Tuesday, 23 April, 2024
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Commissioner recommends damages for UK pelvic mesh victims

Families of children left disabled by an epilepsy drug and women injured by pelvic mesh implants should be given urgent financial help, England’s patient safety commissioner Dr Henrietta Hughes has said, urging the government to act quickly to help victims of the two health scandals.

This follows a review which found lives were ruined because concerns about some treatments were ignored, reports the BBC.

Ministers have said they will consider and respond to the recommendations.

Hughes’ role was created to look into the scandals surrounding the drug sodium valproate and pelvic mesh implants.

“These families weren’t listened to by a system that turned its back, and fobbed them off with information, which led to them not only being harmed, but thousands of others being harmed,” she said.

Sodium valproate is a medication for epilepsy and bipolar disorder, but if
taken during pregnancy, can cause major birth defects. Yet for decades, women were not properly warned about the risks.

An estimated 20 000 children were exposed to the drug while in the womb and many live with neuro-developmental disorders, like autism.

Pelvic mesh scandal

For years, pelvic mesh was considered to be the gold standard treatment for incontinence and prolapse in women.

However, the net-like implant can erode and harden, cutting through tissue and causing serious pain.

Thousands of women who have experienced life-changing complications have lost their mobility, relationships and jobs.

From as early as the 1980s, scientific papers suggested valproate medicines were dangerous to developing babies, yet warnings about the potential effects were not added to some packaging until 2016.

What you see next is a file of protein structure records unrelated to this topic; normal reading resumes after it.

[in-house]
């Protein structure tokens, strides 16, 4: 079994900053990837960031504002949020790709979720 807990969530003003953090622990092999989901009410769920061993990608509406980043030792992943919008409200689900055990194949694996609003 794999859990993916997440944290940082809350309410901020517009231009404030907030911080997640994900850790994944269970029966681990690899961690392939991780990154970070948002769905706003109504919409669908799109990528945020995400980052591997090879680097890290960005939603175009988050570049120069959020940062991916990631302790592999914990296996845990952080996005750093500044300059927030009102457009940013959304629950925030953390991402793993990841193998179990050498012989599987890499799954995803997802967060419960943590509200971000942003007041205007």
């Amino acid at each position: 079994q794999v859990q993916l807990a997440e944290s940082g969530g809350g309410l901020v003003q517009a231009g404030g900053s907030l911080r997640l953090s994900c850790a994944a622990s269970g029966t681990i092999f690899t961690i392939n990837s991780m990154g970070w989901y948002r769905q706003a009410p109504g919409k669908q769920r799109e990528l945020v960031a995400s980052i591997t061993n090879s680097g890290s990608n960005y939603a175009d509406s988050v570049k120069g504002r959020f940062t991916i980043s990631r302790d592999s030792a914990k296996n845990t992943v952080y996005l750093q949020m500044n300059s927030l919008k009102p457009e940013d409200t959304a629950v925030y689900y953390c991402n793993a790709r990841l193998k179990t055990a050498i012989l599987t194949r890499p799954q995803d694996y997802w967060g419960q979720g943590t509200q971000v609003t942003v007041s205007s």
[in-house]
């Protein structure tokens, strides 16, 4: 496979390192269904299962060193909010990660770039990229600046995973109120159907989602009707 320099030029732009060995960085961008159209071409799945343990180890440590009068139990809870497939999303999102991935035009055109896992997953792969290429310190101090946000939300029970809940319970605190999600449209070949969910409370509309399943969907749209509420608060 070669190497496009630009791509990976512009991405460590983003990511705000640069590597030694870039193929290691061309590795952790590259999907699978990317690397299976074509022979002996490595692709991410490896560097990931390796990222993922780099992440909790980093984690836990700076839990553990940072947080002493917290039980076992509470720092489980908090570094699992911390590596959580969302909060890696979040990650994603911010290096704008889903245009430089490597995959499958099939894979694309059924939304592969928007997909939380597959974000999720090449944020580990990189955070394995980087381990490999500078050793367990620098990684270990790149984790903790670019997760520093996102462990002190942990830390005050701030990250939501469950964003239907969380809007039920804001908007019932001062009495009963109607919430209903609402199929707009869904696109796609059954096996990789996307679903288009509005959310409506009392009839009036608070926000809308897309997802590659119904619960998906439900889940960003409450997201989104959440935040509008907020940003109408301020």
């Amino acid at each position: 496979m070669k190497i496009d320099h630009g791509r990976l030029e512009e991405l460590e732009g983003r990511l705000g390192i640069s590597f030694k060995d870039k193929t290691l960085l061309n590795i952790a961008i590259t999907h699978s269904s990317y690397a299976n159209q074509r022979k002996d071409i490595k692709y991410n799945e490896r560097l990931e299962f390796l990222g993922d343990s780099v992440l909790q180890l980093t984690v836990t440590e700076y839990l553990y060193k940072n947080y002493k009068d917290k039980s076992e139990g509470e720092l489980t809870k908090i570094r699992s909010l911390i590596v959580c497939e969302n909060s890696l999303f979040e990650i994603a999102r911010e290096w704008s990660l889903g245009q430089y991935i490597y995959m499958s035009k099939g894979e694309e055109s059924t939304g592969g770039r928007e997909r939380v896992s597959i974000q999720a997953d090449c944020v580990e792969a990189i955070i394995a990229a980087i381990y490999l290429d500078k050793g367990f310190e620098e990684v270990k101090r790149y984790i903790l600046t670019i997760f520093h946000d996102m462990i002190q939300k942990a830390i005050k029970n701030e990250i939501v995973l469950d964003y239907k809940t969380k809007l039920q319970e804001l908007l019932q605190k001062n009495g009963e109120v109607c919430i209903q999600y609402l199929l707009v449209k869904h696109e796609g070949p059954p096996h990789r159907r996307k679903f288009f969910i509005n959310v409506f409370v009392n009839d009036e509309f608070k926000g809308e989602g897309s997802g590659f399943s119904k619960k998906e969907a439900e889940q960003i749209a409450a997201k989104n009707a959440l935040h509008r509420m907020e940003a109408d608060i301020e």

Some affected families have been campaigning for decades to raise awareness of the potential effects of the drug, calling for compensation and a public inquiry.

The government asked Hughes to look into a potential compensation scheme for those affected by the scandal, as well as one involving about 10 000 women who were injured by their pelvic mesh implants.

A number of women were left in permanent pain, unable to walk, work or have sex.

Figures suggest there were 127 000 mesh implants between April 2008 and March 2017, but campaigners believe the actual number is higher.

Hughes has recommended initial payments of £100 000 be made to victims of the sodium valproate scandal and £20 000 to women injured by mesh implants.

This should be followed by further payments for some, as well as some non-financial assistance to victims and their families, she said.

‘Scandal bigger than thalidomide’

She told the BBC the sodium valproate scandal was “bigger than thalidomide”, referring to the severe birth defects caused by a morning-sickness drug licensed in the 1950s in the UK.

She said many of the children with the disabilities – known as foetal valproate syndrome – had been unable to work or look after themselves as adults, and a redress scheme was “a question of justice”.

‘Severe pain’ from mesh

The initial review in 2020 concluded that the suffering caused by pelvic mesh had also been entirely avoidable, caused by failings in the health system and not heeding families’ warnings.

Hughes said many women who have been injured by the mesh now need wheelchairs and have to “pay a fortune” to travel to hospital appointments.

“It just adds insult to injury,” she said.


BBC article – Mesh and sodium valproate scandal victims need payouts soon, report says (Open access)


See more from MedicalBrief archives:


UK medicines’ regulator investigates unsafe epilepsy drug being given to pregnant women


Sanofi ordered to compensate for epilepsy drug’s autism side-effect in pregnancy


Half of patients should not have had mesh surgery, UK hospital admits


Vaginal mesh implant victim awarded £1m


Law firms kickstart class action over J&J pelvic mesh devices

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